Alyson Shaw: "Quitting work and going back into full-time education was quite daunting"

“When you feel passionate about a subject, you really put the effort in”

Alyson Shaw is in the third year of the National Bakery School’s BSc Baking Science and Technology course. She is the winner of Frank Brake Charitable Trust Prize for the Best Student in Bakery Science Technology (Level 5 Foundation, 3rd Prize).

LSBU was the only university that offered exactly what I wanted to do. I studied hospitality and catering at college before going to work as a chef. Pastry was my real love, and I realised I wanted to know more about it and get a proper grounding. The National Bakery School really drew me in with what it had to offer. I was the first in my family to go to university, although now my brother has started studying too.

Quitting work and going back into full-time education was quite daunting. I think it was the idea of being in a classroom environment again. At school, I never liked having to stand up in class and speak in front of other people. Then there was the prospect of having to write essays too. Having not done that kind of work for so long I expected it to be hard, but I was determined to keep an open mind. I think that attitude really helped. The experience has been the opposite of what I was expecting. I’ve really enjoyed the theoretical side of the course, as well as all the practical work.

The Bakery School staff are so supportive. They’re always ready to help if  you need it. I was nervous about doing presentations to begin with, and my tutor would talk me through it and give me plenty of opportunities to practice.

For me, going to university a bit later on was definitely the right move. I just think you have a clearer idea of what you want you want to do. I’ve realised that this is my passion. And when you feel that way about a subject, you really put the effort in.

I’m studying full time, and working part time. I do the bread shift, two days a week, at Aji Bakery in Westminster, which is actually run by a former student at the National Bakery School. The money is useful of course but the main reason I do it is because I love it, and I just want to gain as much practical experience as I possibly can.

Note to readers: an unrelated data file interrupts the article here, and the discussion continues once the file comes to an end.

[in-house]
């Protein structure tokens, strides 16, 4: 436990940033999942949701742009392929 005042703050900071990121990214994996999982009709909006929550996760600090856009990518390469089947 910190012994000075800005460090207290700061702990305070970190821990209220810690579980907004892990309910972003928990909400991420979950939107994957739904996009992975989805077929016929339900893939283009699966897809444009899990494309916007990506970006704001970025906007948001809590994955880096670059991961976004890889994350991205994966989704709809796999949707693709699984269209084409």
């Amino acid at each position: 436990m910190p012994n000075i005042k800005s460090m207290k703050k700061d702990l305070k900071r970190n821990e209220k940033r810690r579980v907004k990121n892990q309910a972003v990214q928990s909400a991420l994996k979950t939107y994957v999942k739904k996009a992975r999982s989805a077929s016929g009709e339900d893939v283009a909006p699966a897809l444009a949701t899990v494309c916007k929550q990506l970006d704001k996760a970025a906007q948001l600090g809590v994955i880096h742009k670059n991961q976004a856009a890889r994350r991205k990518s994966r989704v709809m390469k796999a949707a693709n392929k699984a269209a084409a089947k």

Winning a prize didn’t seem like something that would happen to me. I must admit, I was very surprised when I got the email. I thought, that can’t be right. But when I found out it was real, I was delighted. It’s really nice to get some recognition for the hard work you’re putting in, and it motivates you to keep going. I think it’s encouraged the people around me to work harder as well. Now they know these prizes are out there, they want one too!

I’ve definitely gained confidence since I’ve been at LSBU. It’s great being in such a diverse environment. You’re meeting so many different people all the time, and talking to and working with people from all sorts of backgrounds. No two people here are the same. You learn how to interact with everyone and really respect and value the differences that make us all unique.

When I graduate, I’d love to travel. I’d like to put my prize money towards going away, visiting some different places, maybe working there and gaining some more experience. Eventually, I’d like to open my own bakery. And I love working with chocolate – it’s so methodical and precise. Becoming a chocolatier is another dream of mine.

My advice to anyone applying for this course? I’d just say, give it your all from the start. Don’t hang around waiting for someone to tell you what to do. It’s up to you to initiate things and manage your time. Decide how hard you want to push yourself, and really commit.


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